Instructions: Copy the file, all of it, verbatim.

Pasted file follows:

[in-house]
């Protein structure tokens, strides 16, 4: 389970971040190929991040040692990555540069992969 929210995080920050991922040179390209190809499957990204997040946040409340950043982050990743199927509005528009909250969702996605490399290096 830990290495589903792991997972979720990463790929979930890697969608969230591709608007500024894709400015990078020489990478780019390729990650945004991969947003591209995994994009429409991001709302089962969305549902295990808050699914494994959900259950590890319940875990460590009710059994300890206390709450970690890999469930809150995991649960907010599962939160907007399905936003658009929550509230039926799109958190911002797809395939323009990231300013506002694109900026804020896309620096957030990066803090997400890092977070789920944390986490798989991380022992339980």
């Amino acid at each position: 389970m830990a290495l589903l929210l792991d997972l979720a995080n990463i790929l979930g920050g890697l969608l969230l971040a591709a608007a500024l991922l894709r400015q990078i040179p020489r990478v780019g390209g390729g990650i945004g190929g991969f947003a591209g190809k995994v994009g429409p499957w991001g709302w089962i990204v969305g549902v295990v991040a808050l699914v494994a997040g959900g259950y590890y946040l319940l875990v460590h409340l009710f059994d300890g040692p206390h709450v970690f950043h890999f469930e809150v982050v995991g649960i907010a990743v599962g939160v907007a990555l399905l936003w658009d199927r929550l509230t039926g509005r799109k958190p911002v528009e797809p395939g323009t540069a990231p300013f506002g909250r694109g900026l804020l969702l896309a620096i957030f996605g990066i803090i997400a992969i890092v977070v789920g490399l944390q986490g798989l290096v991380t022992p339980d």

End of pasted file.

[in-house]
């Protein structure tokens, strides 16, 4: 389970971040190929991040040692990555540069992969 929210995080920050991922040179390209190809499957990204997040946040409340950043982050990743199927509005528009909250969702996605490399290096 830990290495589903792991997972979720990463790929979930890697969608969230591709608007500024894709400015990078020489990478780019390729990650945004991969947003591209995994994009429409991001709302089962969305549902295990808050699914494994959900259950590890319940875990460590009710059994300890206390709450970690890999469930809150995991649960907010599962939160907007399905936003658009929550509230039926799109958190911002797809395939323009990231300013506002694109900026804020896309620096957030990066803090997400890092977070789920944390986490798989991380022992339980």
């Amino acid at each position: 389970m830990a290495l589903l929210l792991d997972l979720a995080n990463i790929l979930g920050g890697l969608l969230l971040a591709a608007a500024l991922l894709r400015q990078i040179p020489r990478v780019g390209g390729g990650i945004g190929g991969f947003a591209g190809k995994v994009g429409p499957w991001g709302w089962i990204v969305g549902v295990v991040a808050l699914v494994a997040g959900g259950y590890y946040l319940l875990v460590h409340l009710f059994d300890g040692p206390h709450v970690f950043h890999f469930e809150v982050v995991g649960i907010a990743v599962g939160v907007a990555l399905l936003w658009d199927r929550l509230t039926g509005r799109k958190p911002v528009e797809p395939g323009t540069a990231p300013f506002g909250r694109g900026l804020l969702l896309a620096i957030f996605g990066i803090i997400a992969i890092v977070v789920g490399l944390q986490g798989l290096v991380t022992p339980d």